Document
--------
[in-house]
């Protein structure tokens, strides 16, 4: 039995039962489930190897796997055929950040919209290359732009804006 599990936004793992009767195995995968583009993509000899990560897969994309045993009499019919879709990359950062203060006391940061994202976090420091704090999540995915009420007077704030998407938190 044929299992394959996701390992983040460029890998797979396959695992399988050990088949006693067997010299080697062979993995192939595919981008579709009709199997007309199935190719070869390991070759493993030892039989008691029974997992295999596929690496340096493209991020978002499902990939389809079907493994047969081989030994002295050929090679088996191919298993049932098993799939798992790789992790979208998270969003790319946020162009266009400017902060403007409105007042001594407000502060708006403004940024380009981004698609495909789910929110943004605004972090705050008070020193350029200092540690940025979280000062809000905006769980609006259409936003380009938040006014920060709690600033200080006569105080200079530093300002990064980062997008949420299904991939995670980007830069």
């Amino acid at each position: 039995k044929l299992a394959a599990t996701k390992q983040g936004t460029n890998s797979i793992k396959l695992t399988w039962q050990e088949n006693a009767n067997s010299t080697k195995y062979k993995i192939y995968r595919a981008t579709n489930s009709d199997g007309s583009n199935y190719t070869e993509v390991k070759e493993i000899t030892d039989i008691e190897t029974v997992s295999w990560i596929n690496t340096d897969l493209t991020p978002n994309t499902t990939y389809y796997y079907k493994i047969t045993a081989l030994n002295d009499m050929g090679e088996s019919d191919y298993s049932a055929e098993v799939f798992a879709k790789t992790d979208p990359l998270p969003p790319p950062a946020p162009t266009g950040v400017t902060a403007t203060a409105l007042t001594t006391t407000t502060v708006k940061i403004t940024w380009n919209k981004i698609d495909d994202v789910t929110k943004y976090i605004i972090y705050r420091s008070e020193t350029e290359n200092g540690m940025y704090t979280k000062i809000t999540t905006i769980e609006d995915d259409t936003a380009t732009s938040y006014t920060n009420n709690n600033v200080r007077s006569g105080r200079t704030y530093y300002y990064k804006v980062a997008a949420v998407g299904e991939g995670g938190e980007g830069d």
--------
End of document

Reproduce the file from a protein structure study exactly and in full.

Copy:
[in-house]
């Protein structure tokens, strides 16, 4: 039995039962489930190897796997055929950040919209290359732009804006 599990936004793992009767195995995968583009993509000899990560897969994309045993009499019919879709990359950062203060006391940061994202976090420091704090999540995915009420007077704030998407938190 044929299992394959996701390992983040460029890998797979396959695992399988050990088949006693067997010299080697062979993995192939595919981008579709009709199997007309199935190719070869390991070759493993030892039989008691029974997992295999596929690496340096493209991020978002499902990939389809079907493994047969081989030994002295050929090679088996191919298993049932098993799939798992790789992790979208998270969003790319946020162009266009400017902060403007409105007042001594407000502060708006403004940024380009981004698609495909789910929110943004605004972090705050008070020193350029200092540690940025979280000062809000905006769980609006259409936003380009938040006014920060709690600033200080006569105080200079530093300002990064980062997008949420299904991939995670980007830069």
């Amino acid at each position: 039995k044929l299992a394959a599990t996701k390992q983040g936004t460029n890998s797979i793992k396959l695992t399988w039962q050990e088949n006693a009767n067997s010299t080697k195995y062979k993995i192939y995968r595919a981008t579709n489930s009709d199997g007309s583009n199935y190719t070869e993509v390991k070759e493993i000899t030892d039989i008691e190897t029974v997992s295999w990560i596929n690496t340096d897969l493209t991020p978002n994309t499902t990939y389809y796997y079907k493994i047969t045993a081989l030994n002295d009499m050929g090679e088996s019919d191919y298993s049932a055929e098993v799939f798992a879709k790789t992790d979208p990359l998270p969003p790319p950062a946020p162009t266009g950040v400017t902060a403007t203060a409105l007042t001594t006391t407000t502060v708006k940061i403004t940024w380009n919209k981004i698609d495909d994202v789910t929110k943004y976090i605004i972090y705050r420091s008070e020193t350029e290359n200092g540690m940025y704090t979280k000062i809000t999540t905006i769980e609006d995915d259409t936003a380009t732009s938040y006014t920060n009420n709690n600033v200080r007077s006569g105080r200079t704030y530093y300002y990064k804006v980062a997008a949420v998407g299904e991939g995670g938190e980007g830069d």